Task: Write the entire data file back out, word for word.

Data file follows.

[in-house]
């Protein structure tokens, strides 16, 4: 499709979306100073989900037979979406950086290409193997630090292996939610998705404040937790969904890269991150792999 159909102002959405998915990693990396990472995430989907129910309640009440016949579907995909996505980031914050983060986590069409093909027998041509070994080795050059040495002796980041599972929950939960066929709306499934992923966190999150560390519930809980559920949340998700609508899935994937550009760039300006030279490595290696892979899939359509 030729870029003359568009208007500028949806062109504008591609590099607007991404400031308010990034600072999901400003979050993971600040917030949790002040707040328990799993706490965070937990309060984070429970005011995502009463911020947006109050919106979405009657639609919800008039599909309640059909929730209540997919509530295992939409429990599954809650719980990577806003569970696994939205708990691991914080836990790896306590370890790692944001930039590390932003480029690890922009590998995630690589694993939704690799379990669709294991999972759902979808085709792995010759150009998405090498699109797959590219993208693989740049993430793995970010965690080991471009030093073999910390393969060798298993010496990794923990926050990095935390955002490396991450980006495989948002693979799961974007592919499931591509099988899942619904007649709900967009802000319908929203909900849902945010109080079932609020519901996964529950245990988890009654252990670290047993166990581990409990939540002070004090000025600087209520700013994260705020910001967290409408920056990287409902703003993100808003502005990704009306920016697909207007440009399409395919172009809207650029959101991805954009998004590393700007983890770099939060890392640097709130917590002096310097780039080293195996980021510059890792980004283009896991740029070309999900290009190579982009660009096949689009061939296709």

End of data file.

[in-house]
């Protein structure tokens, strides 16, 4: 499709979306100073989900037979979406950086290409193997630090292996939610998705404040937790969904890269991150792999 159909102002959405998915990693990396990472995430989907129910309640009440016949579907995909996505980031914050983060986590069409093909027998041509070994080795050059040495002796980041599972929950939960066929709306499934992923966190999150560390519930809980559920949340998700609508899935994937550009760039300006030279490595290696892979899939359509 030729870029003359568009208007500028949806062109504008591609590099607007991404400031308010990034600072999901400003979050993971600040917030949790002040707040328990799993706490965070937990309060984070429970005011995502009463911020947006109050919106979405009657639609919800008039599909309640059909929730209540997919509530295992939409429990599954809650719980990577806003569970696994939205708990691991914080836990790896306590370890790692944001930039590390932003480029690890922009590998995630690589694993939704690799379990669709294991999972759902979808085709792995010759150009998405090498699109797959590219993208693989740049993430793995970010965690080991471009030093073999910390393969060798298993010496990794923990926050990095935390955002490396991450980006495989948002693979799961974007592919499931591509099988899942619904007649709900967009802000319908929203909900849902945010109080079932609020519901996964529950245990988890009654252990670290047993166990581990409990939540002070004090000025600087209520700013994260705020910001967290409408920056990287409902703003993100808003502005990704009306920016697909207007440009399409395919172009809207650029959101991805954009998004590393700007983890770099939060890392640097709130917590002096310097780039080293195996980021510059890792980004283009896991740029070309999900290009190579982009660009096949689009061939296709």